Aston Martin V12 Vantage

Brit marque shoehorns V12 into compact body with a view to a thrill

It's fair to say most supercar buyers are looking for a model which will tell the world just how rosy their bank balance is. Glancing at the options in the £100,000 sector, you won’t find much design subtlety on offer. Except, that is, if you take a look at Aston Martin’s latest creation – the V12 Vantage. Despite being one of the company’s wildest offerings, it could never be accused of showing off.

Aston claims that most of the V12’s body modifications were derived from the N24 endurance racing car and, as a result, every new component has a job to do. In addition to creating extra downforce, the revised front splitter channels air to the brakes and radiator, while the bonnet vents remove heat from the engine bay and increase downforce by limiting the build-up of air pressure under the hood.

Packaging a 6.0-litre V12 into a car little longer than a Ford Focus is no easy task, and it’s testament to Aston’s engineering skills that you can’t tell the difference on the inside. Although the vast transmission tunnel makes the driving position snug, the Vantage feels like a proper supercar thanks to touches such as the hand-stitched leather dash, chunky aluminium gearstick and Alcantara-trimmed steering wheel.

Fire the engine into life and the cabin reverberates with that unmistakable V12 sound. The drivetrain is incredibly smooth: Aston has clearly worked hard to make this car as accessible as possible, and although you are always aware of its ferocious firepower, the Vantage can be driven along twisting back roads with ease.

Find a straight, though, and the V12 is transformed from a mild-mannered coupé into a four-wheeled missile. Thanks to its astonishing 570Nm of torque, the Vantage picks up speed with breathtaking ease, eating up vast chunks of road without breaking sweat. During our track time, it posted some amazing performance figures, including 0-100mph in only nine seconds.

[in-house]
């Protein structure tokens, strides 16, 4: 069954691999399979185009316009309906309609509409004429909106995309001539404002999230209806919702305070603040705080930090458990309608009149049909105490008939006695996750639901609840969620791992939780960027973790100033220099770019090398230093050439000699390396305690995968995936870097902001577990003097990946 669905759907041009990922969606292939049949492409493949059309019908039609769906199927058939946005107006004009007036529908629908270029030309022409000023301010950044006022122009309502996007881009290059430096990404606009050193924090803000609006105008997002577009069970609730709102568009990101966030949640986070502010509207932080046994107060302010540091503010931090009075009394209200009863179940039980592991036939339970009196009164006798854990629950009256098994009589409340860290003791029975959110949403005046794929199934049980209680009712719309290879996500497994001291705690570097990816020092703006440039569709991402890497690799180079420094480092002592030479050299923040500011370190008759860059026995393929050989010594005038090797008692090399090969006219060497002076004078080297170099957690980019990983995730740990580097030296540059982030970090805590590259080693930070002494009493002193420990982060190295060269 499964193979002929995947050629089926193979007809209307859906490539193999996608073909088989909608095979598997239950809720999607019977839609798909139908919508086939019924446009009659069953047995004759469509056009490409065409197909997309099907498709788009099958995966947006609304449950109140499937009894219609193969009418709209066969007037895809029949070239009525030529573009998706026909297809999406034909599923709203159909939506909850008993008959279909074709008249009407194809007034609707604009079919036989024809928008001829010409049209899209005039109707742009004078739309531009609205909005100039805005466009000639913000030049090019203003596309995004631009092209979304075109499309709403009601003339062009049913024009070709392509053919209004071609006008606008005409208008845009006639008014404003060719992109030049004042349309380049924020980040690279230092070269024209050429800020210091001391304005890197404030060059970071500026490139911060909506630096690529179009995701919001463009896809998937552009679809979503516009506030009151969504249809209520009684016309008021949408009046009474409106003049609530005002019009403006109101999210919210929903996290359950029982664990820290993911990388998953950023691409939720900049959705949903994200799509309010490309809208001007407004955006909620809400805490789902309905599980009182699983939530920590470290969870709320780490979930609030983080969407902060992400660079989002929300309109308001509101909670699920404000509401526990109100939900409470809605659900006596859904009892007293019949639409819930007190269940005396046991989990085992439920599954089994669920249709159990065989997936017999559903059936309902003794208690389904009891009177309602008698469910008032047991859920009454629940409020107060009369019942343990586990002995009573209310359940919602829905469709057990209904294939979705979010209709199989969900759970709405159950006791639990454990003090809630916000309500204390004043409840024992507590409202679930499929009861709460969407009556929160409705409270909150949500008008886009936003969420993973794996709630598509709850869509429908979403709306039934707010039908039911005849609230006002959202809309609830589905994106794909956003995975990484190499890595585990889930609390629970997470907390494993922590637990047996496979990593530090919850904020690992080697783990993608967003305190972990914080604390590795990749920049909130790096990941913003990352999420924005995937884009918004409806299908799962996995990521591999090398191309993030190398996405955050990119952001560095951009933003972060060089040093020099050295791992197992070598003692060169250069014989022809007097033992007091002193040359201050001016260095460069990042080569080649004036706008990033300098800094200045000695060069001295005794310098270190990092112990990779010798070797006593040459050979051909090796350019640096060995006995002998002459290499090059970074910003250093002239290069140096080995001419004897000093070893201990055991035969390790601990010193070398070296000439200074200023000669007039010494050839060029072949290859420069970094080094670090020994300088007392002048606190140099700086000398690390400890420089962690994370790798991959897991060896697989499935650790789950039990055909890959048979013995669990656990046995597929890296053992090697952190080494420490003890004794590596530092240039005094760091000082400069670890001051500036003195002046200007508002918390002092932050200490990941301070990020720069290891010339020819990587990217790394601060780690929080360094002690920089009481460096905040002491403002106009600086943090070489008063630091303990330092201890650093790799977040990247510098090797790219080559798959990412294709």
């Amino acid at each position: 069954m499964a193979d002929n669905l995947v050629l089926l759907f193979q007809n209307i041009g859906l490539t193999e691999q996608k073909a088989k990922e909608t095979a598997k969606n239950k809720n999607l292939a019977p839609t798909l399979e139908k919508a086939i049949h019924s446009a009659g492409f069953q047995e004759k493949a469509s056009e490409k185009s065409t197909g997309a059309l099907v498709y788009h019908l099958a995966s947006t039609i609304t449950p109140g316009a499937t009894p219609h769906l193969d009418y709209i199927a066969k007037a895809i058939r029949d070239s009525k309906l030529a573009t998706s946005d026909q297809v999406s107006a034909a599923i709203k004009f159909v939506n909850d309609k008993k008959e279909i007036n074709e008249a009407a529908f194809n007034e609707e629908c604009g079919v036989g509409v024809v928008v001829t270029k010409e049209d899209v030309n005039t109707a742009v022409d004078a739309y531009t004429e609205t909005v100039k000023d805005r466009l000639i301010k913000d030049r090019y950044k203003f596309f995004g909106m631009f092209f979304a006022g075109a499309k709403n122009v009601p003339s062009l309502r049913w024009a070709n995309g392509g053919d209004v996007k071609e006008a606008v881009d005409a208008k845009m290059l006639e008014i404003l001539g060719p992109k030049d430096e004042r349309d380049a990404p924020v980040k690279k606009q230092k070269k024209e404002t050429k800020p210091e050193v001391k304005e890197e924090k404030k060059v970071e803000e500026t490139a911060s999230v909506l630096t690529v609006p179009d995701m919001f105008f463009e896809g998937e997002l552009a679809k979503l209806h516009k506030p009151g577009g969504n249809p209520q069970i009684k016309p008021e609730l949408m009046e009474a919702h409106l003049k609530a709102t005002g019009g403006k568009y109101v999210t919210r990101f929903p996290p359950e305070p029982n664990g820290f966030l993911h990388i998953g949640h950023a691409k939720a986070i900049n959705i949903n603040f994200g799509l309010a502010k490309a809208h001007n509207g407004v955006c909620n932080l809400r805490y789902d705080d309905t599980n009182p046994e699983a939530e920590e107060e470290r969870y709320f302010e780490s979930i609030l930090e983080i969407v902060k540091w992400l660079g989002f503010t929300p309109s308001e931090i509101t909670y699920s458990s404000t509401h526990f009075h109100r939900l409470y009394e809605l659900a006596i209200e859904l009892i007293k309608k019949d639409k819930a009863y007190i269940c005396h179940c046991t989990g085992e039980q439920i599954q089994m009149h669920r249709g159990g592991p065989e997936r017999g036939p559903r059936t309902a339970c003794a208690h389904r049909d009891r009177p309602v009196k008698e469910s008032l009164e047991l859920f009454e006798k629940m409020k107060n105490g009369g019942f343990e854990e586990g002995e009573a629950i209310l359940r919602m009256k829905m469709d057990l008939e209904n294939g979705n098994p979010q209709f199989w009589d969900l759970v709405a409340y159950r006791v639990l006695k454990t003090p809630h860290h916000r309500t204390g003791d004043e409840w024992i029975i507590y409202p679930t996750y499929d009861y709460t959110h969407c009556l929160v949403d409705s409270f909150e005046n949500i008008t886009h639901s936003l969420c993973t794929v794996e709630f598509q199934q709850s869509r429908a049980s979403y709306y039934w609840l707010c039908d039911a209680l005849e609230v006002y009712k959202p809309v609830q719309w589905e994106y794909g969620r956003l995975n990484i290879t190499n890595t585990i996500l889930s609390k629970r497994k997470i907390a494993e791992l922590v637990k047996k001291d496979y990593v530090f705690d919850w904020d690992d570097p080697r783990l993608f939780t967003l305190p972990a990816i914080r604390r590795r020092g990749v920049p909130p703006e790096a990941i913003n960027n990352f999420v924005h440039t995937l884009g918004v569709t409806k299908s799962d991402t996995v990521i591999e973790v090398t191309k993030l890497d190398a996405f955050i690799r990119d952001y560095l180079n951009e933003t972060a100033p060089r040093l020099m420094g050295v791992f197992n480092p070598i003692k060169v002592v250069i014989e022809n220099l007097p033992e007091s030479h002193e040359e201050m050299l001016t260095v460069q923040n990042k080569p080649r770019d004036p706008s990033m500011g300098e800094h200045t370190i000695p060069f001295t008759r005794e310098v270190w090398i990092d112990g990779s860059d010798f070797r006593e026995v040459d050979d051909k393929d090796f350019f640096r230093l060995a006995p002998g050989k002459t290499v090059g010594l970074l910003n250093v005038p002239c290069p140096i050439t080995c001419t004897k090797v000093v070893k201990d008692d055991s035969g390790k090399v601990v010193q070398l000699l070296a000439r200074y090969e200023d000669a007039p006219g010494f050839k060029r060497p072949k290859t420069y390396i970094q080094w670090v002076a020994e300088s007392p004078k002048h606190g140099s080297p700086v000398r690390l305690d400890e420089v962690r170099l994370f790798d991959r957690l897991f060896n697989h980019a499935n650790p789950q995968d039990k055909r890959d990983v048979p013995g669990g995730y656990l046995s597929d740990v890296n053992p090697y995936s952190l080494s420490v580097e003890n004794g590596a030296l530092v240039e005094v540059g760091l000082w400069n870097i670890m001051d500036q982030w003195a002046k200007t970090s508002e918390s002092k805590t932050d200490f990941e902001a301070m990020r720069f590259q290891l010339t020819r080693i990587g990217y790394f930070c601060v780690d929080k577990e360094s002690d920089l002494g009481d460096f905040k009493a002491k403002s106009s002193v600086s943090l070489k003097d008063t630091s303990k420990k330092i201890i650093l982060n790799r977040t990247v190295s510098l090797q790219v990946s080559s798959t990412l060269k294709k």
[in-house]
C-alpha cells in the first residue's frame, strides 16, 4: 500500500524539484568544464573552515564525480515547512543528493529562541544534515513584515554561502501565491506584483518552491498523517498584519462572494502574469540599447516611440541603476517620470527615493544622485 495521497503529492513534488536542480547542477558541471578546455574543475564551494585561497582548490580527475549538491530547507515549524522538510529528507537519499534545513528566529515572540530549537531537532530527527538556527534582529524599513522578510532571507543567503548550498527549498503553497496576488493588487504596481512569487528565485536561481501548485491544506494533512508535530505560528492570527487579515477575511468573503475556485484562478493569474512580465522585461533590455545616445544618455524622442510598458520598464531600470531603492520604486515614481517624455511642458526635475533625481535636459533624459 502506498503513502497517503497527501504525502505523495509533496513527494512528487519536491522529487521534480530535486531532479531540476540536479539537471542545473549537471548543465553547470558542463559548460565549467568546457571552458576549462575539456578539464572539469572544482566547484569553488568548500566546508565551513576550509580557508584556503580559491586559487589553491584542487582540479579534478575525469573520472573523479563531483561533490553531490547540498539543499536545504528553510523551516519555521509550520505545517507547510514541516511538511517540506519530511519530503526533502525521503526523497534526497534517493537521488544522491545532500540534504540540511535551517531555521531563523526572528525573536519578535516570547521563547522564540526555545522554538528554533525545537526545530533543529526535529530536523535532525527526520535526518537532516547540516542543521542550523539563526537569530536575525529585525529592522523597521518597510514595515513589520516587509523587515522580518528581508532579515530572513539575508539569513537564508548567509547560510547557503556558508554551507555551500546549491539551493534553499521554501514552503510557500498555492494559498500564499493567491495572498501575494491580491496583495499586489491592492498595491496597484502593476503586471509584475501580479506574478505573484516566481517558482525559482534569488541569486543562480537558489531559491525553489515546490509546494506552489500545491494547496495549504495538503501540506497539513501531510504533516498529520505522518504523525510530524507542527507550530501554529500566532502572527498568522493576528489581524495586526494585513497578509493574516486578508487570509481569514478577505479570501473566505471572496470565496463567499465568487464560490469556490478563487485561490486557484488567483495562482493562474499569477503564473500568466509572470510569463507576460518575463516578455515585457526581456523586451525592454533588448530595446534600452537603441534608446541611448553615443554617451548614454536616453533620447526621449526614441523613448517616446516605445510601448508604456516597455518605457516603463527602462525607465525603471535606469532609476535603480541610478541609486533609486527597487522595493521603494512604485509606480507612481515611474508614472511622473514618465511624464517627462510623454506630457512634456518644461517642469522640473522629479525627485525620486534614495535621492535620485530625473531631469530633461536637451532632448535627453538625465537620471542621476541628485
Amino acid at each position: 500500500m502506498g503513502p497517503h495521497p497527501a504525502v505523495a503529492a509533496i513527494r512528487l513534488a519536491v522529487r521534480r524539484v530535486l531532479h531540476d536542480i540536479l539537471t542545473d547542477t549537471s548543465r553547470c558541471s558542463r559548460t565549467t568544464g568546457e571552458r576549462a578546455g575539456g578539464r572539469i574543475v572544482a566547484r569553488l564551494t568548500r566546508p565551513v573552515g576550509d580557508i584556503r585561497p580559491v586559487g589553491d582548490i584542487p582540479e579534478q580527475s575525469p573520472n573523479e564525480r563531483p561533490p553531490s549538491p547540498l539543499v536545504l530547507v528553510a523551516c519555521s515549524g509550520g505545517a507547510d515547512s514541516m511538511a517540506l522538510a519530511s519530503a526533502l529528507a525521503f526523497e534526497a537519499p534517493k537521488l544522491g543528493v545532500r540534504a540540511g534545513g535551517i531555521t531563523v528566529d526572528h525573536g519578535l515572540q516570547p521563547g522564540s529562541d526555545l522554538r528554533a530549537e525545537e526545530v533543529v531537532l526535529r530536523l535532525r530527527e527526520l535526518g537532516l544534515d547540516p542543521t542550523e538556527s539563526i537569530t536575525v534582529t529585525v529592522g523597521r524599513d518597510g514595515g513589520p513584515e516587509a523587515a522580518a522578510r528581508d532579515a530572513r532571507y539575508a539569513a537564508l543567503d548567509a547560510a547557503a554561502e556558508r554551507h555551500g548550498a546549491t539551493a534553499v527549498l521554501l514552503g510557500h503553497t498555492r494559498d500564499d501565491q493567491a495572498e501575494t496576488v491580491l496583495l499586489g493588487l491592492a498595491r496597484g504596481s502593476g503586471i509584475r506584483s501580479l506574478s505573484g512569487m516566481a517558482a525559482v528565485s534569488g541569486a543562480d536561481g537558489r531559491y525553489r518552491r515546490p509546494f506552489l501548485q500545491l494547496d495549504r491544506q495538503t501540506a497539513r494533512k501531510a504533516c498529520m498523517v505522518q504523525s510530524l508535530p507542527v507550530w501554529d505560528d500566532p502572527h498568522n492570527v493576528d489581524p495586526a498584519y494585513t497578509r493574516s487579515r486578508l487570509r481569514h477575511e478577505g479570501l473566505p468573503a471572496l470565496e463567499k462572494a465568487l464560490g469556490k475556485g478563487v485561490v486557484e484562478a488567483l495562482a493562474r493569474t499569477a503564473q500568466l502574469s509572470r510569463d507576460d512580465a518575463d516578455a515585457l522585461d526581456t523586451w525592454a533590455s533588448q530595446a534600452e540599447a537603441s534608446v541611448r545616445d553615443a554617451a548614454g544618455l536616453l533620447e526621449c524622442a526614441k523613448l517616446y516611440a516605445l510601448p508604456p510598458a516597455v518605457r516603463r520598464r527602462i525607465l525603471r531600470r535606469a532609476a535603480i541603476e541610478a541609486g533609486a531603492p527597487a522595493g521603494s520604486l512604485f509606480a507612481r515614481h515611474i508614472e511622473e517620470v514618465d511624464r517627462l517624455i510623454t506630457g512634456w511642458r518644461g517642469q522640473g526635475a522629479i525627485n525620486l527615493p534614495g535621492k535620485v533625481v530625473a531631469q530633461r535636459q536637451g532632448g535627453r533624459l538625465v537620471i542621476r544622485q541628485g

Equally impressive is the model’s balance. Sticking a V12 into a car designed around a much smaller powerplant is a recipe for unruly handling but, again, Aston Martin’s engineers have done a supreme job. While the V12 engine weighs 100kg more than the V8, the introduction of lightweight materials in other key areas means this variant is only 50kg heavier than the standard model. As a result, the V12 Vantage is hugely entertaining to drive. The steering is direct, accurate and bristling with feedback, and although it can’t quite match the Audi’s for feel, it makes the Corvette’s seem distinctly agricultural. Add the superb carbon ceramic matrix brakes – standard-fit on the V12 – and you have a virtually flawless dynamic package.

At £135,000, the V12 Vantage is the most expensive car in this test. It’s also £15,000 more than the V12-engined DB9, which offers similar performance and more practicality. However, as a piece of supercar engineering, this Aston has few peers.


Chart position: 2WHY: The impossible made possible, the smallest Aston has the biggest engine available at the Gaydon plant in Warks.

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